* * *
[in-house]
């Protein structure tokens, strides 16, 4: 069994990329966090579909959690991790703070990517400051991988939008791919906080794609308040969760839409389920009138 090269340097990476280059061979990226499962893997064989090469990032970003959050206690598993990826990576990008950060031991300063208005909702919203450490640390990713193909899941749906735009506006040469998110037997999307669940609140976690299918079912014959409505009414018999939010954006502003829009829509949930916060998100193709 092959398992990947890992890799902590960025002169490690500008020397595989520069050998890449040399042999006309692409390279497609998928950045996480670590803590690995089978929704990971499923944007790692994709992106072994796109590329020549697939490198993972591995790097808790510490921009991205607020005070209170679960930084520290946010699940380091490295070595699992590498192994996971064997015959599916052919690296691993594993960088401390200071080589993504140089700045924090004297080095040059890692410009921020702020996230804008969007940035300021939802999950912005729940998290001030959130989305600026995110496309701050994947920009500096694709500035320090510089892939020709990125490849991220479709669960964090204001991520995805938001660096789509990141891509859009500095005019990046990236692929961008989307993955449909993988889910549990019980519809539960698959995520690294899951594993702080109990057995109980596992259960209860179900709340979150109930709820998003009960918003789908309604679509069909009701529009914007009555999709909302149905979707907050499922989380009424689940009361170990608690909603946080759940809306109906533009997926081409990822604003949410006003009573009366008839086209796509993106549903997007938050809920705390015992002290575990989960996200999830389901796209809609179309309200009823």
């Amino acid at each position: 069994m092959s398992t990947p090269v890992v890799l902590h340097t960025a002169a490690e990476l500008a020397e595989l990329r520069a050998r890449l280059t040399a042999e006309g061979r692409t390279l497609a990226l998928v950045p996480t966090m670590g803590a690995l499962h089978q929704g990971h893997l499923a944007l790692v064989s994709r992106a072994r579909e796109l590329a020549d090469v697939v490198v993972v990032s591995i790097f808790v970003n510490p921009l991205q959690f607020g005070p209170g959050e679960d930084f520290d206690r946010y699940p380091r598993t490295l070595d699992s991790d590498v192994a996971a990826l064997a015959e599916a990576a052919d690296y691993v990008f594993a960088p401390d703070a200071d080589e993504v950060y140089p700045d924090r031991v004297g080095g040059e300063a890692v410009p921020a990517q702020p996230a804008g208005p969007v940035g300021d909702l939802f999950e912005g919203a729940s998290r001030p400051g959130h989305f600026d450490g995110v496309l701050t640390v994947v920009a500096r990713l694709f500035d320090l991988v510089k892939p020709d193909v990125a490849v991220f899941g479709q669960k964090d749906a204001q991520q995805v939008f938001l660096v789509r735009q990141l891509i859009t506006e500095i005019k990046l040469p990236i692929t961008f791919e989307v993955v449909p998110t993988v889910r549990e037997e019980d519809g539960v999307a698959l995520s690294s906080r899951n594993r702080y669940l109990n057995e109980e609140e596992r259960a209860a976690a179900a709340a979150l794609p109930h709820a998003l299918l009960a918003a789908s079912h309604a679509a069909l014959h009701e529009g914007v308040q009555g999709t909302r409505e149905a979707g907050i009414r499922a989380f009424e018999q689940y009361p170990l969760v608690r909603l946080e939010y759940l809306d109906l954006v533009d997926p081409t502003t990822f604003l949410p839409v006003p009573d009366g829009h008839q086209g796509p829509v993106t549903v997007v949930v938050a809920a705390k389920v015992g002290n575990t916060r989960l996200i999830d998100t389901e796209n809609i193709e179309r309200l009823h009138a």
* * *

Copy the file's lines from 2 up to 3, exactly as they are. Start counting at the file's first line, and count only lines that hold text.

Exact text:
């Protein structure tokens, strides 16, 4: 069994990329966090579909959690991790703070990517400051991988939008791919906080794609308040969760839409389920009138 090269340097990476280059061979990226499962893997064989090469990032970003959050206690598993990826990576990008950060031991300063208005909702919203450490640390990713193909899941749906735009506006040469998110037997999307669940609140976690299918079912014959409505009414018999939010954006502003829009829509949930916060998100193709 092959398992990947890992890799902590960025002169490690500008020397595989520069050998890449040399042999006309692409390279497609998928950045996480670590803590690995089978929704990971499923944007790692994709992106072994796109590329020549697939490198993972591995790097808790510490921009991205607020005070209170679960930084520290946010699940380091490295070595699992590498192994996971064997015959599916052919690296691993594993960088401390200071080589993504140089700045924090004297080095040059890692410009921020702020996230804008969007940035300021939802999950912005729940998290001030959130989305600026995110496309701050994947920009500096694709500035320090510089892939020709990125490849991220479709669960964090204001991520995805938001660096789509990141891509859009500095005019990046990236692929961008989307993955449909993988889910549990019980519809539960698959995520690294899951594993702080109990057995109980596992259960209860179900709340979150109930709820998003009960918003789908309604679509069909009701529009914007009555999709909302149905979707907050499922989380009424689940009361170990608690909603946080759940809306109906533009997926081409990822604003949410006003009573009366008839086209796509993106549903997007938050809920705390015992002290575990989960996200999830389901796209809609179309309200009823």
């Amino acid at each position: 069994m092959s398992t990947p090269v890992v890799l902590h340097t960025a002169a490690e990476l500008a020397e595989l990329r520069a050998r890449l280059t040399a042999e006309g061979r692409t390279l497609a990226l998928v950045p996480t966090m670590g803590a690995l499962h089978q929704g990971h893997l499923a944007l790692v064989s994709r992106a072994r579909e796109l590329a020549d090469v697939v490198v993972v990032s591995i790097f808790v970003n510490p921009l991205q959690f607020g005070p209170g959050e679960d930084f520290d206690r946010y699940p380091r598993t490295l070595d699992s991790d590498v192994a996971a990826l064997a015959e599916a990576a052919d690296y691993v990008f594993a960088p401390d703070a200071d080589e993504v950060y140089p700045d924090r031991v004297g080095g040059e300063a890692v410009p921020a990517q702020p996230a804008g208005p969007v940035g300021d909702l939802f999950e912005g919203a729940s998290r001030p400051g959130h989305f600026d450490g995110v496309l701050t640390v994947v920009a500096r990713l694709f500035d320090l991988v510089k892939p020709d193909v990125a490849v991220f899941g479709q669960k964090d749906a204001q991520q995805v939008f938001l660096v789509r735009q990141l891509i859009t506006e500095i005019k990046l040469p990236i692929t961008f791919e989307v993955v449909p998110t993988v889910r549990e037997e019980d519809g539960v999307a698959l995520s690294s906080r899951n594993r702080y669940l109990n057995e109980e609140e596992r259960a209860a976690a179900a709340a979150l794609p109930h709820a998003l299918l009960a918003a789908s079912h309604a679509a069909l014959h009701e529009g914007v308040q009555g999709t909302r409505e149905a979707g907050i009414r499922a989380f009424e018999q689940y009361p170990l969760v608690r909603l946080e939010y759940l809306d109906l954006v533009d997926p081409t502003t990822f604003l949410p839409v006003p009573d009366g829009h008839q086209g796509p829509v993106t549903v997007v949930v938050a809920a705390k389920v015992g002290n575990t916060r989960l996200i999830d998100t389901e796209n809609i193709e179309r309200l009823h009138a």